Three years later, I am seven weeks from finishing my seventeenth year teaching.  My daughters are now in school with me and my son is finishing middle school.  New administration values my teaching experience and expertise.  My depression and anxiety are pretty well controlled with counseling and medication.  However, your music still holds a very special place in my heart.  Satan sometimes creeps back into my head with thoughts of how things would be easier if I would just end my life, but I quote Scripture, and some Mandisa lyrics!

A few weeks ago my daughters and I were driving to school when you came on the J93.3 The Joy FM in Atlanta.  My girls recognized your name and started singing Overcomer!  I was shocked to hear that you had also been battling depression, and even during the time I had been battling the same thing!  Knowing that, I felt it was time to tell you how much your music had helped me through.

Mandisa, God used your music to pull me away from the edge of suicide.  Looking at my children, both personal and in my classroom, it saddens me to realize how close I was to that terrible mistake.  Thank you for the part you played in my endurance and healing.  Thank you for letting God use you and your amazing talent.  Thank you for being so open about your struggles and your humanity.  I am here today partially due to your willingness to be used.

Sincerely,

A. Leavitt

Living with anxiety

An open letter to Michael W. Smith

 

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One Day…

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One day this pain will be gone.

One day the tears erased.

One day the burden lifted

And again I’ll see your face.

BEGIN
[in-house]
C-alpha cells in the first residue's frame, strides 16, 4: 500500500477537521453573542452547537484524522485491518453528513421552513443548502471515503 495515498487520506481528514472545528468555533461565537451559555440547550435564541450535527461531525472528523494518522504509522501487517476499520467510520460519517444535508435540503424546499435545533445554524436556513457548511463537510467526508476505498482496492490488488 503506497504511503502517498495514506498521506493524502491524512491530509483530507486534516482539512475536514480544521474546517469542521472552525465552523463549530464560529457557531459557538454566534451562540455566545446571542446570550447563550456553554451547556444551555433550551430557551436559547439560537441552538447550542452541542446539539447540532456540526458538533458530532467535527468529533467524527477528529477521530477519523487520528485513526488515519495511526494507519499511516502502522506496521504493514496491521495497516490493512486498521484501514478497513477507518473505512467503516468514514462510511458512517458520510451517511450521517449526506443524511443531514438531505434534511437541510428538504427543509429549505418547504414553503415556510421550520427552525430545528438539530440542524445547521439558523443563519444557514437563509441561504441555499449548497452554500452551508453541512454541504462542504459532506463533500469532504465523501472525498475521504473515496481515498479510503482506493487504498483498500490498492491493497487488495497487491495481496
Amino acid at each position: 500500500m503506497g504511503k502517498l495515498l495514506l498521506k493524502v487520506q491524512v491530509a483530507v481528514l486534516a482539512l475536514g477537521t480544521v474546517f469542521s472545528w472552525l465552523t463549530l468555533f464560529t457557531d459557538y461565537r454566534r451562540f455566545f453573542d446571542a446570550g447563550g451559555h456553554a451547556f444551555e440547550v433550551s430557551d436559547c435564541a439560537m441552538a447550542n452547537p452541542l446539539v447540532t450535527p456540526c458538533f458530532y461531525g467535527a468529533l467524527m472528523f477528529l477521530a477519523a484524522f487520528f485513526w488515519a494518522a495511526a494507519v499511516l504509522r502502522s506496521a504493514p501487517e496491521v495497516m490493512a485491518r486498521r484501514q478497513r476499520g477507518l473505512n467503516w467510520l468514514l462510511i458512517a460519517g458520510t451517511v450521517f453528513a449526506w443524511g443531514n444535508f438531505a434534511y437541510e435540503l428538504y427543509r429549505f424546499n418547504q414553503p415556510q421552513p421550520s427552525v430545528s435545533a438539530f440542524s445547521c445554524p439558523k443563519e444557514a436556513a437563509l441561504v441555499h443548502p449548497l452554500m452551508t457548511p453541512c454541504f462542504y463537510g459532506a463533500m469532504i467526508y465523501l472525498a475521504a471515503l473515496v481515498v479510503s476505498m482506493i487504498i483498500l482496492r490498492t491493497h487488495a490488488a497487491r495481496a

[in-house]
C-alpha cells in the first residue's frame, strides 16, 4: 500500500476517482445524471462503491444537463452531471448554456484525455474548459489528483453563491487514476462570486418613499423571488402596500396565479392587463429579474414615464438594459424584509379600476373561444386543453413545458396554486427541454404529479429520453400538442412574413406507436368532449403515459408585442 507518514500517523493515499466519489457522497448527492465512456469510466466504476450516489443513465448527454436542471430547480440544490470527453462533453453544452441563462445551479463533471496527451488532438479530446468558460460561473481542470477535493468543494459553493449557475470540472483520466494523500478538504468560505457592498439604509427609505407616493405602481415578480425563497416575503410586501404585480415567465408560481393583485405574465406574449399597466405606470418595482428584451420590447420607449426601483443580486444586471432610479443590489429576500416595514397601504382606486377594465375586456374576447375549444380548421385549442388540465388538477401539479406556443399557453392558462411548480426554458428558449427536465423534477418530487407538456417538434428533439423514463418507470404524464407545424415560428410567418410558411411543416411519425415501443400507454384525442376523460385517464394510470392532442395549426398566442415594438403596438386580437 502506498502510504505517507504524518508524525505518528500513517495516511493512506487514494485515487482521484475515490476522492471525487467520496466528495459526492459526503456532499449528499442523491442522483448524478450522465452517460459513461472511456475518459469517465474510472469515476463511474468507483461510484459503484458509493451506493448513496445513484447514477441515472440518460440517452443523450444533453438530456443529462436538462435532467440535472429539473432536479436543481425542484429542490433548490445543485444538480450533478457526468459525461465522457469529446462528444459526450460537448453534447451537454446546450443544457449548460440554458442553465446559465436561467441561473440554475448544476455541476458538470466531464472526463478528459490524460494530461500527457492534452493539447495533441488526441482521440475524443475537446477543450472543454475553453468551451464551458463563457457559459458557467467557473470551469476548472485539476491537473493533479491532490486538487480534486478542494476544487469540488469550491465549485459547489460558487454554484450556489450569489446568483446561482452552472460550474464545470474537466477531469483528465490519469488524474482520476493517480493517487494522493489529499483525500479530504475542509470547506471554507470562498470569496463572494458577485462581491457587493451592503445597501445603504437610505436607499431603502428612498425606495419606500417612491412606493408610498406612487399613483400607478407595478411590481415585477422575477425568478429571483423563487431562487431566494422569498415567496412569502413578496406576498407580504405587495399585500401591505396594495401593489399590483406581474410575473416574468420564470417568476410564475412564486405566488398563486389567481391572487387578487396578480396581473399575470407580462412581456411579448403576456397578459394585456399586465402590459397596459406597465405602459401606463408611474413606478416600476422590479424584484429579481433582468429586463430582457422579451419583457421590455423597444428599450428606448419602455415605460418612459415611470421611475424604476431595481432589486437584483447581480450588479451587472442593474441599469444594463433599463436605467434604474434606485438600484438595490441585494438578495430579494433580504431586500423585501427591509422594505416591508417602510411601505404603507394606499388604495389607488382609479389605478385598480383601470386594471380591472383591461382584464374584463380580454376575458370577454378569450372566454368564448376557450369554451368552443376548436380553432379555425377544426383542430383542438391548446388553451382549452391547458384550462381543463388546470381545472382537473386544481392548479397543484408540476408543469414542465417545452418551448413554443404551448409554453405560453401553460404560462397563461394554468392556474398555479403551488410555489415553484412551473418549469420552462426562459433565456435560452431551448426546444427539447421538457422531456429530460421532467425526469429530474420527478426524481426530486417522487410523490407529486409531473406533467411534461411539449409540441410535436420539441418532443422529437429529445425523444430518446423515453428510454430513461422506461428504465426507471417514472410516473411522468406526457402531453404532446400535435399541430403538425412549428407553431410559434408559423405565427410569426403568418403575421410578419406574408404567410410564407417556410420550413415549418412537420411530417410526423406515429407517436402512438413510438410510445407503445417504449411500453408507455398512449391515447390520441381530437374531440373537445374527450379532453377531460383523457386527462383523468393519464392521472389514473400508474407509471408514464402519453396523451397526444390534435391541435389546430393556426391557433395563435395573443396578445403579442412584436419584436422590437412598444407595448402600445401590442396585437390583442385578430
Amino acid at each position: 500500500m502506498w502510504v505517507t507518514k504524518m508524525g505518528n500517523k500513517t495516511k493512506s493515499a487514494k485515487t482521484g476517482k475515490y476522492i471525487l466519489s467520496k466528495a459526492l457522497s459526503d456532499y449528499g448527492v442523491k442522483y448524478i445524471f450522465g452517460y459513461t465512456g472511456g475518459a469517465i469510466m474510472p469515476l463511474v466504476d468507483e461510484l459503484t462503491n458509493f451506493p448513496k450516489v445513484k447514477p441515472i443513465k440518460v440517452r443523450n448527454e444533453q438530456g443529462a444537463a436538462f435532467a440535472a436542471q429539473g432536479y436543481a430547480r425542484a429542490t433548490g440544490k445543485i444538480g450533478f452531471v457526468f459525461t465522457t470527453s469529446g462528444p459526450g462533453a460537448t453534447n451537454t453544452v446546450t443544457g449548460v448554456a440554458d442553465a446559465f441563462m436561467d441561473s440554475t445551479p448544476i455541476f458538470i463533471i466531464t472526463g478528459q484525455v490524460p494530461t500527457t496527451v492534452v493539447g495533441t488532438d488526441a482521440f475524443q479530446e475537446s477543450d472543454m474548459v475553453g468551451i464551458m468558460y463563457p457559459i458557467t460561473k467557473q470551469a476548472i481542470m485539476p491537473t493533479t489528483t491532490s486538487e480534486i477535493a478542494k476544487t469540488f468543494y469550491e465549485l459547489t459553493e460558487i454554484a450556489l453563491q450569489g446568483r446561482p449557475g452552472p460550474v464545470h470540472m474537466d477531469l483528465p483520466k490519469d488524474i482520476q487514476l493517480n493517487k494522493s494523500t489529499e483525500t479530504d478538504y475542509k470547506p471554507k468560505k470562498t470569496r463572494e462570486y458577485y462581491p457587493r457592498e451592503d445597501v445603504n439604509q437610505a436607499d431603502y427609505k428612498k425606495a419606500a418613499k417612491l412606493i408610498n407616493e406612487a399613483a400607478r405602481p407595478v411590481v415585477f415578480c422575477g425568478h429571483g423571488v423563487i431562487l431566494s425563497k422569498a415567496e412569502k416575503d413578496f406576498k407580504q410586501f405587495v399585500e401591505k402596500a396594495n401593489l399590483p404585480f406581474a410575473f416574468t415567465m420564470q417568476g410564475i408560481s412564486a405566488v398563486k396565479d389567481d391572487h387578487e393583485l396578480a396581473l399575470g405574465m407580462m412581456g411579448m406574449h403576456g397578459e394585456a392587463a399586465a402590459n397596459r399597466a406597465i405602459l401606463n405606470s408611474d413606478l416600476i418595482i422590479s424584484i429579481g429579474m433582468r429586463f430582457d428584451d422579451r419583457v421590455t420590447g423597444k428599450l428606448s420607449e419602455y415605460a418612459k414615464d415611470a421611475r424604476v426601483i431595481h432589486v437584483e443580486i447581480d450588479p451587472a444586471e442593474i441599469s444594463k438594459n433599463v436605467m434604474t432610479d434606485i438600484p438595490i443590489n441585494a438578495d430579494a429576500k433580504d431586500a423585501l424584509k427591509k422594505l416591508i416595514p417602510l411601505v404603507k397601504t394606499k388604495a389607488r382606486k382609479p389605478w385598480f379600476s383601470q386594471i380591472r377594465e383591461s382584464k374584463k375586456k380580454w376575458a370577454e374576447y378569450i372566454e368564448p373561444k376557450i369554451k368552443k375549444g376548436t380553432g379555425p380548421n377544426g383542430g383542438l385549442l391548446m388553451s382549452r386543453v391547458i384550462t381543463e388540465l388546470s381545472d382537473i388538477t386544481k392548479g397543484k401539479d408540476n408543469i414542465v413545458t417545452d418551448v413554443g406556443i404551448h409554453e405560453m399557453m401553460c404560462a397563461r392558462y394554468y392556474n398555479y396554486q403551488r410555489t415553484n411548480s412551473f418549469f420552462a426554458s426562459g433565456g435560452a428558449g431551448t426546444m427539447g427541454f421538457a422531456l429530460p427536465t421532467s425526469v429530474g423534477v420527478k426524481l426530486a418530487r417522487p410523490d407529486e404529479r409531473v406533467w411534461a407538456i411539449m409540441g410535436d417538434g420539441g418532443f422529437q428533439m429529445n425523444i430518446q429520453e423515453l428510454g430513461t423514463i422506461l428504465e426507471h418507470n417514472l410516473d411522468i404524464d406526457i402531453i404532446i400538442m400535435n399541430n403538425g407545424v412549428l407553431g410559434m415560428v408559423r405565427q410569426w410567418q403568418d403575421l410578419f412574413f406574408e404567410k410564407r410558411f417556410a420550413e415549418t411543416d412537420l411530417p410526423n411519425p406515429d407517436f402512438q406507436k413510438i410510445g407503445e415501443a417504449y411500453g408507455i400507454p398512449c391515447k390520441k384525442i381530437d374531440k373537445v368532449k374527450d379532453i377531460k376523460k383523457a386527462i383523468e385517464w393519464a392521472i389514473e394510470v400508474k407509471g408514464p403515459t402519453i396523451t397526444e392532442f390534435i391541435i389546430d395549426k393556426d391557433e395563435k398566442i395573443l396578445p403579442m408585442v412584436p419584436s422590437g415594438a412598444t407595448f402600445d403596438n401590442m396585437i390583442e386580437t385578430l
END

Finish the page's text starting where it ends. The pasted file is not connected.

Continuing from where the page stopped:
But right now I can’t breathe.

I can barely lift my head.

I can’t see any hope at all.

I only see darkness instead.

 

Satan is attacking.

I hear him hissing in my ear.

Somehow his voice sounds like mine

And something becomes clear.

 

He’s had control for so long

I’ve made his job light.

He places thoughts inside my head

That I replay in the night.

 

I’m fighting FOR the enemy.

I’ve gotten turned around.

I crawl once again to You

And lay it all back down.

 

I’ve been here so many times.

Said all the words before.

But in You there’s no judgment

And You welcome me once more.

Why me?

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You had an angel chorus

And your own personal star

Announcing your arrival

To those watching near and far.

 

You had the wisdom of the ages

While you were just a child.

The wind and waves obeyed you

And even demons running wild.

 

So it makes no sense to me

Why you would look my way.

You offer me forgiveness

And eternal life one day.

 

I do not deserve your glory

And even less your grace.

My sinful ways shame me

When I look into Your face.

 

You offer me forgiveness

But I can’t understand

For my sins crucified you

Along with all of man.

 

Why do you pursue me?

Why do you desire my heart?

I can do nothing to repay you

And you knew that from the start.

 

Still you reach out your hand

And lead me back to you.

Thank you for your gift of love

Even when we are untrue.

Not enough

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As a person that battles depression on a daily basis, not feeling like you are enough for someone is devastating.  The idea that your best is not the best.  That despite your hardest work, you still, and always will, come up disgustingly short.  In my life I have had this realization several times.  In the past 24 hours, however, I have come to another startling realization: it is my fault.